The High Level Working Party on Tax Questions is composed of high level representatives designated by Member States. As well as monitoring the progress of proposed tax legislation it also monitors the progress of tax issues in non-tax legislation. Accordingly, it will discuss the potential changes to the shareholder rights directive, which if approved, would extend the existing CBCR requirements under the Accounting Directive to all multinational companies. Please see our global alert for more details on that proposal.

    Norwegian tax authorities rule Luxembourg holding company not qualified for domestic withholding tax exemption

    In Norway, a main condition for outbound dividends to be tax exempt under the Norwegian domestic withholding tax exemption is that the receiving entity is considered ‘genuinely established’. This requirement is to be applied and interpreted in light of the wholly artificial arrangement test developed by the CJEU.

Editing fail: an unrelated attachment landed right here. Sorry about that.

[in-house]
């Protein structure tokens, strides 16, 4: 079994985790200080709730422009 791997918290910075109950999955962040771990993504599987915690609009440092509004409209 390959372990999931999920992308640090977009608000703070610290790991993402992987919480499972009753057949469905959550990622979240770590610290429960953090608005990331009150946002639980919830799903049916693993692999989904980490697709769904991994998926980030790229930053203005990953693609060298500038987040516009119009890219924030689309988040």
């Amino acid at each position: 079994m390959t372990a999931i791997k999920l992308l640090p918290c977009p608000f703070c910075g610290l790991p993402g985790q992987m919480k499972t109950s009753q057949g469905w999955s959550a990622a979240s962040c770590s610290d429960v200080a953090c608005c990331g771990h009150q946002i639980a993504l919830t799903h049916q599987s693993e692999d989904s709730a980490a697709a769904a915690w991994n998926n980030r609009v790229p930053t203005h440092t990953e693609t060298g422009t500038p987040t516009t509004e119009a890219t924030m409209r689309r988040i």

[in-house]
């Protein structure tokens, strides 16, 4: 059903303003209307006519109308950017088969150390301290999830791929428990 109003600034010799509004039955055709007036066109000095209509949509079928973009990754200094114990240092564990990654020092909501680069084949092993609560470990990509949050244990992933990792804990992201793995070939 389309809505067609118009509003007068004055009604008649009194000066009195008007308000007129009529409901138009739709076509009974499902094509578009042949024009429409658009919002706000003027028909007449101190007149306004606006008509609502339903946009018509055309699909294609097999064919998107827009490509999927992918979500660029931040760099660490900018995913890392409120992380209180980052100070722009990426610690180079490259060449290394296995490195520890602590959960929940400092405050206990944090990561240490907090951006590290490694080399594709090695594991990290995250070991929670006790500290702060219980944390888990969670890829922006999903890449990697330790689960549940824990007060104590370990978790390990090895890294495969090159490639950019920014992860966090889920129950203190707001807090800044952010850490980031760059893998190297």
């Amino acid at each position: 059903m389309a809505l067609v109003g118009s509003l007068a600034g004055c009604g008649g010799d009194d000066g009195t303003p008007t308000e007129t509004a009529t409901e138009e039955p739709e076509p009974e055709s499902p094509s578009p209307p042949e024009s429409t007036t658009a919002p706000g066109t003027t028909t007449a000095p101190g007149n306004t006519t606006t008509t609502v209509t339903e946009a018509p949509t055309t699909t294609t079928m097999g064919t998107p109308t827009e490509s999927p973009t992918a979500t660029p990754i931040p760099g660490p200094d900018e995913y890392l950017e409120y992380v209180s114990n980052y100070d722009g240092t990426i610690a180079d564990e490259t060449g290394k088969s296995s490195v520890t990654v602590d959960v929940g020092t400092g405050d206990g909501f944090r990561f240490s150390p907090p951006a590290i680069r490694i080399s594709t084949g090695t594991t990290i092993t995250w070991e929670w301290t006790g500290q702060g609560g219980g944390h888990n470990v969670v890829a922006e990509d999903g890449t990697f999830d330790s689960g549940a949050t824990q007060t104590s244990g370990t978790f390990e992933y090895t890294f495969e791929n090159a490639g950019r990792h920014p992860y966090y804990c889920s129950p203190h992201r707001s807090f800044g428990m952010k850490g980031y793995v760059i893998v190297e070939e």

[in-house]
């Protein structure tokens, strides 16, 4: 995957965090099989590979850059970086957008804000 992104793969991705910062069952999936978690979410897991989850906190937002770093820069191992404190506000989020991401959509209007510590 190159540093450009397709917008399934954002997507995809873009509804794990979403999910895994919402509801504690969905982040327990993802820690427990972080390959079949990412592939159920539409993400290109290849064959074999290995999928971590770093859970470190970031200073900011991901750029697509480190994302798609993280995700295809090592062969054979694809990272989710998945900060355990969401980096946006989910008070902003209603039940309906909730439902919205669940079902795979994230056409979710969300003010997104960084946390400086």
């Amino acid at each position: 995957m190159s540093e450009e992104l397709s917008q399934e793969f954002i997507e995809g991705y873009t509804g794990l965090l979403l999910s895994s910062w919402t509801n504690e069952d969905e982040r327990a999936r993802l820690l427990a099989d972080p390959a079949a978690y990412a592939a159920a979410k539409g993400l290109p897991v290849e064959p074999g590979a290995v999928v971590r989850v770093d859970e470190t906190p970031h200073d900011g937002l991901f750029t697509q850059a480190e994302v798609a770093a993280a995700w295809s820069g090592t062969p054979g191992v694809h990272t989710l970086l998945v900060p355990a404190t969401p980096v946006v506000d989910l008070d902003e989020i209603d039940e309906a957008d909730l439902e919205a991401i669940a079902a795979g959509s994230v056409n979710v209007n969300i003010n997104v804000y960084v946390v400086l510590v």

The Norwegian tax authorities have recently issued an advance tax ruling concluding that a Luxembourg holding company, that was contemplating investments in Norway, qualified as a wholly artificial arrangement and accordingly the domestic withholding tax exemption did not apply. Our global alert considers the case and its implications in more detail.

    Australian Taxation Office (ATO) announces targeted data matching campaign for temporary residents